Spent some time today sitting at the café on the main corner studying Spanish and talking with my new friend Cuko. He is Puerto Rican, lives in Las Vegas and spends two months of every year in Costa Rica. He has a lot to say about the people of the town. There is one guy who wanders the town each day berating passersby. My friends says he used to be a University professor but is now a mentally ill alcoholic. He gets a pension and people give him food (and alcohol). He sleeps outside where ever he can. People occasionally talk with him but mostly he is ignored. The local kids sometimes throw fruit at him which earns them a rebuke from one of the local business owners. What amazes me is that he has lived like this for 15 years.
Yesterday, we took the bus to the Cabo Blanco National Reserve. This is one of many national parks in Costa Rica. We hiked two hours to a secluded beach. Upon arriving at the beach we walked to the end planning to swim. Two young women approached us and explained in Spanish that the sharks hang around this part of the beach and we would be better to swim near the trailhead. Good advice.
After swimming we hiked back (it was 2 hours each way) and walked to the local town. There we met a mother and daughter waiting for the bus. The daughter was a student at the University of California and had just finished a study abroad program. She had spent the last two months in San Jose living with a local family. This had clearly not been a good experience and she came away with a better sense of self reliance and a distrust of other people. This was not exactly the point of the exercise.
About 25% of Costa Rica is set aside as nature reserves. This is the highest percentage of protected land of any country in the world. The park came into being as the result of the work of a Scandinavian couple who settled on the Nicoya Peninsula. There is a memorial to them at the foot of one of the local waterfalls, a short distance from town.
Large reserves are just one of the progressive aspects of Costa Rica that resonate with Canadians. Costa Rica has free education and health care. The literacy rate is 96% which compares very favourably with the surrounding countries. The standard of living is also comparatively high. One theory as to the success of Costa Rica is their 1948 decision to eliminate the army. This enshrines civilian government (elections are the only way to change regimes) and saves the cost of maintaining an army.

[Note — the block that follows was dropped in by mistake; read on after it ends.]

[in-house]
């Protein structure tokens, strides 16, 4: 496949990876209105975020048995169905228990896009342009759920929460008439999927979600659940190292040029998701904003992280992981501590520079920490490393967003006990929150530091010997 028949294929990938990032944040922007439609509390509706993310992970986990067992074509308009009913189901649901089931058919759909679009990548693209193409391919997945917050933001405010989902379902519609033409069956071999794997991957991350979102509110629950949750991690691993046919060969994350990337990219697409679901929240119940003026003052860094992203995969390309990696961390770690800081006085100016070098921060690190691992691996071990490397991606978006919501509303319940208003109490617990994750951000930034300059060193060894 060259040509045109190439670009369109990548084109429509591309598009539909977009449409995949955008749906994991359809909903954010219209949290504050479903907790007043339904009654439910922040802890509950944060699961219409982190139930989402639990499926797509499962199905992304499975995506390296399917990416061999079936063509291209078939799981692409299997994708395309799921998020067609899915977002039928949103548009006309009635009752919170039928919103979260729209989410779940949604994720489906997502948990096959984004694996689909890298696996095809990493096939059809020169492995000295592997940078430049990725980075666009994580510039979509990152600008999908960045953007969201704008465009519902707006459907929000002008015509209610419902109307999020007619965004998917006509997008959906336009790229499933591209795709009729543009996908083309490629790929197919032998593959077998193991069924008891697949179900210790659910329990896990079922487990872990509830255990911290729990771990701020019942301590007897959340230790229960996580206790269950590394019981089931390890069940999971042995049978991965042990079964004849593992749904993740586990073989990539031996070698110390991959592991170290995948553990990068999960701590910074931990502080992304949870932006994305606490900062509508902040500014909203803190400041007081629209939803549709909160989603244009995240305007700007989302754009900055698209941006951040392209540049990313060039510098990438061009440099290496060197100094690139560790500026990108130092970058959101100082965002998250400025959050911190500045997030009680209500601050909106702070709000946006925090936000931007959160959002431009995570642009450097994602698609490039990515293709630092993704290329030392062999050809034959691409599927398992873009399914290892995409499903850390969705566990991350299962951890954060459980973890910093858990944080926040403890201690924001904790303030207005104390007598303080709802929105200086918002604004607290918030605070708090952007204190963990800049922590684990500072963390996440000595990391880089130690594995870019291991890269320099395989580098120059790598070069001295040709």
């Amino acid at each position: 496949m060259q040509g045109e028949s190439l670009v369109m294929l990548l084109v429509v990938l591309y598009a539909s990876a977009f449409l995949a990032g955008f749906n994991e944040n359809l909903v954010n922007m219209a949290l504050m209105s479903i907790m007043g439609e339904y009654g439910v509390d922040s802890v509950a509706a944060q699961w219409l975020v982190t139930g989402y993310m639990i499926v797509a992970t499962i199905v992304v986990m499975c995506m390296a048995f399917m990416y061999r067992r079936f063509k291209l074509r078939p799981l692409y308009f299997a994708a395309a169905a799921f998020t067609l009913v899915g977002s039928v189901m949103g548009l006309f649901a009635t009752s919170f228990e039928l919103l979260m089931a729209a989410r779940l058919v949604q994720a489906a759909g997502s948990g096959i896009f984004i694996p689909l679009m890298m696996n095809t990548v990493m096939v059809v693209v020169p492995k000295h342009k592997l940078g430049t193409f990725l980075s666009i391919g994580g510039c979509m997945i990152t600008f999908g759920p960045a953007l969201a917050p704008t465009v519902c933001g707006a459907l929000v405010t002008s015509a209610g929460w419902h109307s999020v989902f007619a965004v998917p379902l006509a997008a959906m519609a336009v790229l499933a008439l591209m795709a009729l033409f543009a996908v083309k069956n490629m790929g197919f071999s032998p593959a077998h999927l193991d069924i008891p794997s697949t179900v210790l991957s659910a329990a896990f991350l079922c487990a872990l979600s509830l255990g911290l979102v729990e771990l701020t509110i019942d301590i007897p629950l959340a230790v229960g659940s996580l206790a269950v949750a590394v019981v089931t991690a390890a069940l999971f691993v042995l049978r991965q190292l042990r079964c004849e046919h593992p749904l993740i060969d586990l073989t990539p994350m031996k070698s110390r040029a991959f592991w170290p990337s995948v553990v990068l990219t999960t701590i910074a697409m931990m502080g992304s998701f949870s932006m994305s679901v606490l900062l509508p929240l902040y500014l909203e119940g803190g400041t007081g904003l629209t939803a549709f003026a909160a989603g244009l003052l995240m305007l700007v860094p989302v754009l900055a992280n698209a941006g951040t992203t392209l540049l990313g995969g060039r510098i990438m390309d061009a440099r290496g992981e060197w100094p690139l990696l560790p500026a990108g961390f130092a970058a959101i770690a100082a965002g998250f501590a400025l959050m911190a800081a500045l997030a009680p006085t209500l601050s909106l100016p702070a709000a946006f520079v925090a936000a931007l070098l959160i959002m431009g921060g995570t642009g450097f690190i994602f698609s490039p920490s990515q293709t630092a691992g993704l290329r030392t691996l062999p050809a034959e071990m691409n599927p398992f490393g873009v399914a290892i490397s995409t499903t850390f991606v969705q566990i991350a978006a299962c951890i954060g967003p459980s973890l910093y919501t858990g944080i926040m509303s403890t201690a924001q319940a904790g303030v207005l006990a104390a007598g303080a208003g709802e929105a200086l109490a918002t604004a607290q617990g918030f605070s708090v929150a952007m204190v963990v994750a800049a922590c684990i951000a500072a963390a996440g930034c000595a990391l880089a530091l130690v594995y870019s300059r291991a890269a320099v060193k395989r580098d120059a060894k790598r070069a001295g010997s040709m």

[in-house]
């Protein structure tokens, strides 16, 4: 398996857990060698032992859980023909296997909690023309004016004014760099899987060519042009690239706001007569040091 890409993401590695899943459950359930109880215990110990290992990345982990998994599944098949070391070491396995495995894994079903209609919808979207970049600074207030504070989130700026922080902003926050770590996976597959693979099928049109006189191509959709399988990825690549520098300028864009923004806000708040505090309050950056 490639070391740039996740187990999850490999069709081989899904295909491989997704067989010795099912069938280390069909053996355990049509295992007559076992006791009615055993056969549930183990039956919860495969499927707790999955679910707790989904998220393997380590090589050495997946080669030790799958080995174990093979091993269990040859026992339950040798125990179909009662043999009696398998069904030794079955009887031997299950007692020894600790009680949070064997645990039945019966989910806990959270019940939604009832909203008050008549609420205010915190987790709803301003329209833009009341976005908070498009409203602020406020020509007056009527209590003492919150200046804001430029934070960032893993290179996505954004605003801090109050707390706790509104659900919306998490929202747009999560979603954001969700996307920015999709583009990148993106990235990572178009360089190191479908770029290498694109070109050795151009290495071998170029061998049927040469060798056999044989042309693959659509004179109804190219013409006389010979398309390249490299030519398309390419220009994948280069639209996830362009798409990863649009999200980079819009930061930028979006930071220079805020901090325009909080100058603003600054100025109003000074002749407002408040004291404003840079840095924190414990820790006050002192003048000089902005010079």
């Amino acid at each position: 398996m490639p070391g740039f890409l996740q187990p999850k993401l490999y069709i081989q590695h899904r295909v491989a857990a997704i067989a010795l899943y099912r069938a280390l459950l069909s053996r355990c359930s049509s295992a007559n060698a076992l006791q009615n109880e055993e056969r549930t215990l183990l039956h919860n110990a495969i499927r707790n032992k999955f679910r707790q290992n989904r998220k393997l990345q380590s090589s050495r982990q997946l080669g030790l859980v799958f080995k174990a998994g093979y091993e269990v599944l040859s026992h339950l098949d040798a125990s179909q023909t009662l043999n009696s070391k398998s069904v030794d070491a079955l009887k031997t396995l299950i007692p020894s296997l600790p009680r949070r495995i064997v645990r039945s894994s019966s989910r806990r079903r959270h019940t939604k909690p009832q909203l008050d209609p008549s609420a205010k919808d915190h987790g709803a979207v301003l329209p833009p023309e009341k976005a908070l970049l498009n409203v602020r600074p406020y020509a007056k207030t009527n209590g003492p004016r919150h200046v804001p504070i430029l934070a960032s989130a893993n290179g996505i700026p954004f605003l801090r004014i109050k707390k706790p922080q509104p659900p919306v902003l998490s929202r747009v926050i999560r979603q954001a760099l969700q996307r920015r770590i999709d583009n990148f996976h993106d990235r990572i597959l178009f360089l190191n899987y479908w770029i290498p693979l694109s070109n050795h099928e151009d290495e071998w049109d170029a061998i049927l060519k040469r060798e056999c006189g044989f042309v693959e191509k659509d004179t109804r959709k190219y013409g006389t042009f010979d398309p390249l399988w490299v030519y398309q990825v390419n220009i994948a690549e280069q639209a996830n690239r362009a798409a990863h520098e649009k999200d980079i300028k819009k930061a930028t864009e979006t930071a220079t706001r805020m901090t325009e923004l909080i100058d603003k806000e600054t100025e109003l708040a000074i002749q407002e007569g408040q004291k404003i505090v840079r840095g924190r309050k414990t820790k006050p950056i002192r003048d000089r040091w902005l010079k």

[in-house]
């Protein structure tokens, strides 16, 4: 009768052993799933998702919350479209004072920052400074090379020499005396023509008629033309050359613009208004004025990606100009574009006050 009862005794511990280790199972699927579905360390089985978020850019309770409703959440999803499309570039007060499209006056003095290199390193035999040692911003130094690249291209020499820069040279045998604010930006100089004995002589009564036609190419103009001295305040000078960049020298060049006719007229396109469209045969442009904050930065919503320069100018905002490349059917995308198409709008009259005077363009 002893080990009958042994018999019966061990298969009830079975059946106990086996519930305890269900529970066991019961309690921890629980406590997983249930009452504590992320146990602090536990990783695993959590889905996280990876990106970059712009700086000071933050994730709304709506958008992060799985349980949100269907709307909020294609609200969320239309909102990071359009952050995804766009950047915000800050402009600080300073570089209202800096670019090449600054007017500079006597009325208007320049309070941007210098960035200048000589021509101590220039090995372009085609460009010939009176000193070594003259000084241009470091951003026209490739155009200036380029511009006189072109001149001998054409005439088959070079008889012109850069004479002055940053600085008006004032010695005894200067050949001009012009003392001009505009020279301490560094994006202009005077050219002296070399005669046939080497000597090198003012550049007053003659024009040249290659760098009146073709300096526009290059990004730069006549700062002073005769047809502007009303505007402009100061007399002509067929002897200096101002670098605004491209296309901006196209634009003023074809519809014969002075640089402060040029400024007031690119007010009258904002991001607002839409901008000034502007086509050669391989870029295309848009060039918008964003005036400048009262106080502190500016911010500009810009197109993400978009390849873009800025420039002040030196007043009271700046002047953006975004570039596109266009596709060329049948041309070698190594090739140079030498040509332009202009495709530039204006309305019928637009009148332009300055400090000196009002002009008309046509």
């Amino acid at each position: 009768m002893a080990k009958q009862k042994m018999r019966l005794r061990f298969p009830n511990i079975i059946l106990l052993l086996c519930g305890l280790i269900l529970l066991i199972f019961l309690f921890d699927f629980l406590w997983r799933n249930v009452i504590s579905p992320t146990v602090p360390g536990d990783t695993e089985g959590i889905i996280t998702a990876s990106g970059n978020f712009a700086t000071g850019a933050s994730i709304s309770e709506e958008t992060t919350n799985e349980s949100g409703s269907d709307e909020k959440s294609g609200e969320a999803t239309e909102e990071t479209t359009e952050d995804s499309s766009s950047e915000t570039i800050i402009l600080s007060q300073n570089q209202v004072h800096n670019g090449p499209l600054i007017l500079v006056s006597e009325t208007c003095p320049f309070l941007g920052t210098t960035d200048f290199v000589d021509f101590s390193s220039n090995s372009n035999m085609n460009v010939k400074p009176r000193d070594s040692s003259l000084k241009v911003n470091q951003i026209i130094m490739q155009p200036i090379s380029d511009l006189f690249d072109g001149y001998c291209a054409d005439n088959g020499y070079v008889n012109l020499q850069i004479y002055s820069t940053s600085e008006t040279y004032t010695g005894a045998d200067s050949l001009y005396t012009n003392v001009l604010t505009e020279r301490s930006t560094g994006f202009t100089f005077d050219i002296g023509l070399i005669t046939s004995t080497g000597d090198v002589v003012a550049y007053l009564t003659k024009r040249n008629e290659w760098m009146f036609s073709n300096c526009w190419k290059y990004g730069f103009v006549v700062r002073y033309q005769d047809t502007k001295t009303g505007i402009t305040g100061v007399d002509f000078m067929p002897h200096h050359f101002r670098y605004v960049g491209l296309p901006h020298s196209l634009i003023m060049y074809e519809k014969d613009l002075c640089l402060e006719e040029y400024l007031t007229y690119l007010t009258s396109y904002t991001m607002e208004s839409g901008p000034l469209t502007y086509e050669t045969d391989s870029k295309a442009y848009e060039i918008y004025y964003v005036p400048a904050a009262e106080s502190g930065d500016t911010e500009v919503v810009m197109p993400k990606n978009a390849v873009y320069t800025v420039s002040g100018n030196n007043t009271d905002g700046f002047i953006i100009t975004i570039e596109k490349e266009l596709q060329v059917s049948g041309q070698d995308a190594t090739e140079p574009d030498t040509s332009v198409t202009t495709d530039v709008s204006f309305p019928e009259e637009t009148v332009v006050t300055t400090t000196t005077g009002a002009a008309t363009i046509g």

Well after a 6 hour overland trek including a ferry ride I made it to the beach town where Carol is teaching. Along the way I met a woman from Italy on her way to visit her daughter who is cooking at the local Italian restaurant. It was very strange trying to talk to someone with my terrible French. Surprisingly, we learned a lot about each other, incorrect verb tenses not withstanding.
I also relearned a bad road driving technique from last time I visited Costa Rica. I call it pot hole chicken. If you lack the cojones to pass properly (up hill, blind turn, on the side of a mountain with a 500 ft drop into the sea) this will often work. Let’s say that you are behind a slow driver and want to pass. You see a big pothole ahead on the right side of the road. Pull out and along side the front car to prevent the other driver from swerving to avoid the pothole. This forces the front car to slow down to avoid damage while you zoom past. Our shuttle driver did this many times very effectively.
Tomorrow, I take my first Spanish lesson. Hanging out with the Europeans on the shuttle reminded me how embarrassing it is to only speak one language. I’ve never had an aptitude but hopefully there will be lots of opportunities to practice on this trip.
Arrived in San Jose. Still waiting to check into the hotel. Non-smoking rooms are at a premium. The bad news is there may be no ground transportation available tomorrow. Still considering options including a short hop flight (cheaper than a private car).
On the plus side, I’m in Costa Rica where life is very relaxed. Also, all the travellers I’ve met have been very helpful. It seems that on unfamiliar ground everyone is a bit more open to interaction with strangers. This bodes well for the rest of the trip.